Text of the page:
Parylene coatings are completely conformal, have a uniform thickness and are pinhole free. This is achieved by a unique vapor deposition polymerization process in which the coating is formed from a gaseous monomer without an intermediate liquid stage. As a result, component configurations with sharp edges, points, flat surfaces, crevices or exposed internal surfaces are coated uniformly without voids, as shown below:
Here the orange layer is parylene, with completely uniform coverage of the substrate (illustrated in green), leads (in grey), and component (in black). This all encompassing coverage is one of parylene’s greatest competitive advantages against other liquid conformal coatings. Let’s look at what a liquid coating’s coverage may look like:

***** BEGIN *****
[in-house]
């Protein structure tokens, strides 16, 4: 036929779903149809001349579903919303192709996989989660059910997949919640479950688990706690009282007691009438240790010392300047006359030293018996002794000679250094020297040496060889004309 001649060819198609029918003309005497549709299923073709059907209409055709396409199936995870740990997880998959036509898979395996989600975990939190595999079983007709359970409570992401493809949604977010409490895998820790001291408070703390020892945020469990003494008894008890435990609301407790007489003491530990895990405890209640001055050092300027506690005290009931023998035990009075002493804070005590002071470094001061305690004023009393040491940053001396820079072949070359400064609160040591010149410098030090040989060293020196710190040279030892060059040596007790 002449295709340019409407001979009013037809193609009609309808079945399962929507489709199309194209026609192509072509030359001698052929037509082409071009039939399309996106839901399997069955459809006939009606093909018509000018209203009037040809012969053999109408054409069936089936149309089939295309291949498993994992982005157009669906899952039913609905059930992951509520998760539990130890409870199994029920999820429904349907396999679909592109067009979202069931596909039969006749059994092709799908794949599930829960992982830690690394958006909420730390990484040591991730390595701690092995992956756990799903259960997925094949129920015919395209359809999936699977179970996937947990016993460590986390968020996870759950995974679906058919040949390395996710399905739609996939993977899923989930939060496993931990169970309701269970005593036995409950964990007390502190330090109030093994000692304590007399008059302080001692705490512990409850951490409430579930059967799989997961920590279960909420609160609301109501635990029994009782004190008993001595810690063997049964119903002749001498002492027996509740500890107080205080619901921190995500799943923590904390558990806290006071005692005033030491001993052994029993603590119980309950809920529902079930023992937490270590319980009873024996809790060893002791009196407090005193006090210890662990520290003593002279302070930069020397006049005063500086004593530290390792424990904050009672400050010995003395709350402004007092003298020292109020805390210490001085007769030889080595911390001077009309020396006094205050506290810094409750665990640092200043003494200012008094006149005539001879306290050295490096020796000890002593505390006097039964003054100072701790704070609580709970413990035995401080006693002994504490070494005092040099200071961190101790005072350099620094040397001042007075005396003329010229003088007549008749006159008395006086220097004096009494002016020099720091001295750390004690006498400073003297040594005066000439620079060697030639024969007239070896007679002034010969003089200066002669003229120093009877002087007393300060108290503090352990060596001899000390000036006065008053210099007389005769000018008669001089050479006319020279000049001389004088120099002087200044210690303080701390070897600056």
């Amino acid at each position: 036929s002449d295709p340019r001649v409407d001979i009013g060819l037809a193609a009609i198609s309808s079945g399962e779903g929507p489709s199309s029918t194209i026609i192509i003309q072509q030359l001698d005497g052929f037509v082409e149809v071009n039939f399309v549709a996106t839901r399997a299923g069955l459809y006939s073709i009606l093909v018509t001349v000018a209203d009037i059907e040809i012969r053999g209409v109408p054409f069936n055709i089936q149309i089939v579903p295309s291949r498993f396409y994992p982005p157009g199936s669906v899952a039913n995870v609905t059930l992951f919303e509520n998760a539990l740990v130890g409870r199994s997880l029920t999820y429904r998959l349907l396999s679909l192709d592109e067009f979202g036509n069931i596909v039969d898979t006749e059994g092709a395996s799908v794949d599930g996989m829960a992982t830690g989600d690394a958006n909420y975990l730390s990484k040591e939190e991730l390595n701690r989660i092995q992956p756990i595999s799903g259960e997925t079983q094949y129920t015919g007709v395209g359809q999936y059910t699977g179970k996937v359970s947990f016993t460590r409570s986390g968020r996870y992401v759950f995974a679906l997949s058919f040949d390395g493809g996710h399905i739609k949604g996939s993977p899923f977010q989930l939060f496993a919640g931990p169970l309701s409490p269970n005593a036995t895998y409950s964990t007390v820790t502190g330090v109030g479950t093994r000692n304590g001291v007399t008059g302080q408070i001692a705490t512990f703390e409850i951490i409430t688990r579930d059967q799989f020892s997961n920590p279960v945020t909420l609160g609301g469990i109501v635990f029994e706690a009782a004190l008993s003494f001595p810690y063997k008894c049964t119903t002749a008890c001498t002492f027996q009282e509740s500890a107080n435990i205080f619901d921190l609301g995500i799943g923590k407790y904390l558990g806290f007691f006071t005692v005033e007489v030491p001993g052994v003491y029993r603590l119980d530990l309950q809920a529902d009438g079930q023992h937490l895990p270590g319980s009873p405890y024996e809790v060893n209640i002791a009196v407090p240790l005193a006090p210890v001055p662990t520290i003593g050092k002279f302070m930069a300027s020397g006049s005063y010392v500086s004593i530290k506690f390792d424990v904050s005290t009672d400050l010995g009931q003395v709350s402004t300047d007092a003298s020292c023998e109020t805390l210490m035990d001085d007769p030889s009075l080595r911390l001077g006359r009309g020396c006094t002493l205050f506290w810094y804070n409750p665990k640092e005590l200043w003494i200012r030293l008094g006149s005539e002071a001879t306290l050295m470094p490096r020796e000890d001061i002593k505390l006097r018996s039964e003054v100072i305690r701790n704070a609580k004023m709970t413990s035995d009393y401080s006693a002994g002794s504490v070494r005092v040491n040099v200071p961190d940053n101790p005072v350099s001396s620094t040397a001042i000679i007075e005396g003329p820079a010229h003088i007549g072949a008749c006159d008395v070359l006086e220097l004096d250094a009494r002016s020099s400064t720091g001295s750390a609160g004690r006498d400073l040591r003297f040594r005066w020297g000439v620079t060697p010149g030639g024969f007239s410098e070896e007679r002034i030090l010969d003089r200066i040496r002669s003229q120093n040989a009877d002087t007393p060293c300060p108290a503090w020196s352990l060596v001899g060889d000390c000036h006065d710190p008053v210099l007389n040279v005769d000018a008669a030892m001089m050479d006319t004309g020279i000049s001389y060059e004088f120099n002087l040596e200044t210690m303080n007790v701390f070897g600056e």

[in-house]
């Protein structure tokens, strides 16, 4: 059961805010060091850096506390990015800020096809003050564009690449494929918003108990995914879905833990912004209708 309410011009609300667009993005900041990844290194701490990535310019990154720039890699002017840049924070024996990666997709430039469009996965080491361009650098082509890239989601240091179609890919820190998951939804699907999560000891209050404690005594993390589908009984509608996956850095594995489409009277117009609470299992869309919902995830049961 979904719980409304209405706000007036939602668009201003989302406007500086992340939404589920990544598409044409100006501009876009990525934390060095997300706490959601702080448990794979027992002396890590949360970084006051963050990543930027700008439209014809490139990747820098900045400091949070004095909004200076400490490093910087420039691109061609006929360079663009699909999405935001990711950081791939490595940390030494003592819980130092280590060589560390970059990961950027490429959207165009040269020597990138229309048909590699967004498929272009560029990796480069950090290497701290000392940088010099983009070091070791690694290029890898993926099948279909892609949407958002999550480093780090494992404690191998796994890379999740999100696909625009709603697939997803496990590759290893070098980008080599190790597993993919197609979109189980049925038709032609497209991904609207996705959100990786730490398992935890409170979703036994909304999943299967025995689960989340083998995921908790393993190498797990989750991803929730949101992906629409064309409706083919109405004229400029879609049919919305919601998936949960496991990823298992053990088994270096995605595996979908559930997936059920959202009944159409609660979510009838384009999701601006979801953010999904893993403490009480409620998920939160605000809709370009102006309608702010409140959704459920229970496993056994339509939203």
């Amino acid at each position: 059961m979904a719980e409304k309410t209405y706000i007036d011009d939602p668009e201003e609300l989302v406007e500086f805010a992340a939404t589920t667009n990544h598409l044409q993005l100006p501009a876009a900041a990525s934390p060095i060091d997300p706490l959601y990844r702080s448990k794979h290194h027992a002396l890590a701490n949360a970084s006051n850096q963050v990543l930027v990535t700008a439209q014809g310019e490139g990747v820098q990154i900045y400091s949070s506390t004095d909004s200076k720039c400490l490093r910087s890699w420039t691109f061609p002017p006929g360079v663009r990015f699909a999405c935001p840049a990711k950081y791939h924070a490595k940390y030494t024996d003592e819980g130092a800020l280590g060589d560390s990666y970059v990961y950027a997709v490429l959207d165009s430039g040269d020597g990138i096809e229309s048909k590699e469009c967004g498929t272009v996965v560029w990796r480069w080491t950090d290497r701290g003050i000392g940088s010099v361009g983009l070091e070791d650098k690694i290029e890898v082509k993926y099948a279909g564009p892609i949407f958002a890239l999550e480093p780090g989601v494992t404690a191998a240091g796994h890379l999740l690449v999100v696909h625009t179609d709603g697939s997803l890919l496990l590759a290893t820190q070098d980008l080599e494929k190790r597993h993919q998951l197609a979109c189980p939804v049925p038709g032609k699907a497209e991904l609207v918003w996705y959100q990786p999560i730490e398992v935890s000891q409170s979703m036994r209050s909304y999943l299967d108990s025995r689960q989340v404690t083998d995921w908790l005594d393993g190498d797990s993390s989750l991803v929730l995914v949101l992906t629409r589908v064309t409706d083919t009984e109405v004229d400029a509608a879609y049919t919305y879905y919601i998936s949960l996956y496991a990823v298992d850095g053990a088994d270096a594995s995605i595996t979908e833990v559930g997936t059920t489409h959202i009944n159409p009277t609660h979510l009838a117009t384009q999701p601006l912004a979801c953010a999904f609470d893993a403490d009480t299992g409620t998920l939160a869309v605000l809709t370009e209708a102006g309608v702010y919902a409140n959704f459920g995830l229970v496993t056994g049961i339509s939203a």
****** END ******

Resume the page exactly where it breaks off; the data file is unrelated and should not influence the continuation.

Despite the poor editing, it is easy to see that on the sharp edges the coating is substantially thinner than at other areas. There is also pooling on the sides where the leads meet the connector. Factors like this are inherent with liquid coatings, simply because they are a liquid.